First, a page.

The beneficial components of cannabis can be derived from unsmoked products.
6) Research to determine whether there is a link between smoking and mental alterations and crime.
7) Is it that it won't be criminal to be in possession of an illegal substance?
8) We are still struggling with adequately funding health care in general, including mental health and tobacco plus alcohol-related consequences. The big question then is: Does society really need to be struggling with a third legal intoxicant? If we relax cannabis prohibition, how do we deal with underage smoking when we still have no effective control on underage alcohol or tobacco use?
9) How much have we been budgeting for adequate prevention messages for any substance use?
10) If we are saying 'stop smoking cigarettes', how can we, in the same breath, be supporting the use of cannabis, or any other smoked product for that matter? Smoking anything, even paper, or cho cho leaf for those of us from the country, is hazardous to your health.
Due diligence has shown that in Jamaica the Drug Courts were established by The Drug Court (Treatment and Rehabilitation of Offenders) Act 1999, and reported to be producing good results. People detained for possession of small quantities of ganja are put before the Drug Court and given a warning.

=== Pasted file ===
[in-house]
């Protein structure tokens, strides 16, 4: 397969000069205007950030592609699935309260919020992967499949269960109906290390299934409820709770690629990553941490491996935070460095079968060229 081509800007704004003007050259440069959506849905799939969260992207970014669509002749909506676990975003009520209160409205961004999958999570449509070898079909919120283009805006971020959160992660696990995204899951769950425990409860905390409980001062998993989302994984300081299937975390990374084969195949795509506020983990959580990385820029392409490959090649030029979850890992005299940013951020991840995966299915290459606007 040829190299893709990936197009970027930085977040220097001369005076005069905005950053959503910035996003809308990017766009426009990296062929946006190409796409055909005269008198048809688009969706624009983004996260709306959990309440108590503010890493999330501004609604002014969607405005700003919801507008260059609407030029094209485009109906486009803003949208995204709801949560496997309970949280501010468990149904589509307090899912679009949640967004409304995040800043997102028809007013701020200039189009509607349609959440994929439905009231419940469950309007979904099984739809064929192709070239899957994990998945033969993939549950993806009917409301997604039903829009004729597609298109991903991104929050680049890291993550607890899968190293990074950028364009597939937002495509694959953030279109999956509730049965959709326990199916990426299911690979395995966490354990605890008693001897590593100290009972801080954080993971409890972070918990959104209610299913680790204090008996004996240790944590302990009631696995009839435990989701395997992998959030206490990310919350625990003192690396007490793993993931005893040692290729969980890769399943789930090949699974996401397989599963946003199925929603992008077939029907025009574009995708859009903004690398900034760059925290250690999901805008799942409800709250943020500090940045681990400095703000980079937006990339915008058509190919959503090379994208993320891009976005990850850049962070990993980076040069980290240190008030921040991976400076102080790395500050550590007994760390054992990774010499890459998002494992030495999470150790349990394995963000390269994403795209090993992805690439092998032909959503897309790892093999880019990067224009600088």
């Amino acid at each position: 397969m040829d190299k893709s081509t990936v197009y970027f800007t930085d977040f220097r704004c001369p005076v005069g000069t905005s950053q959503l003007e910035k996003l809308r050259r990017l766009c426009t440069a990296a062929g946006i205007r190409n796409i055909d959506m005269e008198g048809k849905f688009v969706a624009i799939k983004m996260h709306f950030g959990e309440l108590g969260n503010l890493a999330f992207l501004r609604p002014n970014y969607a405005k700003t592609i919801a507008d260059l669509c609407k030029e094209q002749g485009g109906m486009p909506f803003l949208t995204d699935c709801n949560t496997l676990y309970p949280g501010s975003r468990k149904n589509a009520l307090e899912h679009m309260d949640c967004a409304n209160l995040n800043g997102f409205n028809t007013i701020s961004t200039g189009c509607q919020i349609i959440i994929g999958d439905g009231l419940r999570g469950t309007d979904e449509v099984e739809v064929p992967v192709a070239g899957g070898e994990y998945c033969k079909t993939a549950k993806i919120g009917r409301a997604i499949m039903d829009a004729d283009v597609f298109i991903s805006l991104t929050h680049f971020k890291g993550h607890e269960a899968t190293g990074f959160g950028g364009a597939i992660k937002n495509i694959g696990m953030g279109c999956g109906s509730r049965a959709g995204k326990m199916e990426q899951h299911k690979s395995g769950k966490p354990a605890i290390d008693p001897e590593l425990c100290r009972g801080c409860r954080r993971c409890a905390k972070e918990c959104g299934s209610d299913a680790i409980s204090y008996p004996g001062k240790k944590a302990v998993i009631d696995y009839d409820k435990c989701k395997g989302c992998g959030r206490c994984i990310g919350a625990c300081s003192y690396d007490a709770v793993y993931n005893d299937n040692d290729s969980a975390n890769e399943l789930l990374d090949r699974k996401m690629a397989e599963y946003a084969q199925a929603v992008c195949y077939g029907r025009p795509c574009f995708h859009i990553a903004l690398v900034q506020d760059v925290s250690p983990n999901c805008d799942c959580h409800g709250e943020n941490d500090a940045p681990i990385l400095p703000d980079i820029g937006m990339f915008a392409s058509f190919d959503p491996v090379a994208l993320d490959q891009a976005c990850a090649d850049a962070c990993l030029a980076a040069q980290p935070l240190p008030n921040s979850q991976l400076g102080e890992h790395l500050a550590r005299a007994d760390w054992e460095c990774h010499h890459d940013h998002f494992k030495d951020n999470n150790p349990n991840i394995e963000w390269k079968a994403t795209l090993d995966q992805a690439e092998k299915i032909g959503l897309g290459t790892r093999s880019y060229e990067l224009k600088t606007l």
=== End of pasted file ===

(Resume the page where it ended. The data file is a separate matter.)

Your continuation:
There is no criminal record, and if detained a second time the person appears again at the Drug Court, and may be referred to a Magistrate's Court if they do not agree to enter a rehabilitation programme. If the programme is successful, no criminal charge is recorded.
The Drug Court treatment system provides care for those affected with Cannabis Use Disorder, with no criminal record on successful completion of that programme. Diversion of these persons from the regular court system and offering treatment without a criminal record takes care of the argument about charging a man for a spliff. What we need is the political will to extend this programme.
The Government should be keen to educate the public on the usage of marijuana and the effect it has on the economy as well as on an individual's health and on the society at large.
Certain factors such as violent crimes, drug addiction, economic constraints and exorbitant health bills stemming from drug addiction need to be evaluated. Moreover, the Jamaican Government must decide whether morals, values, and stability of the state are worth renouncing for the marijuana dollar.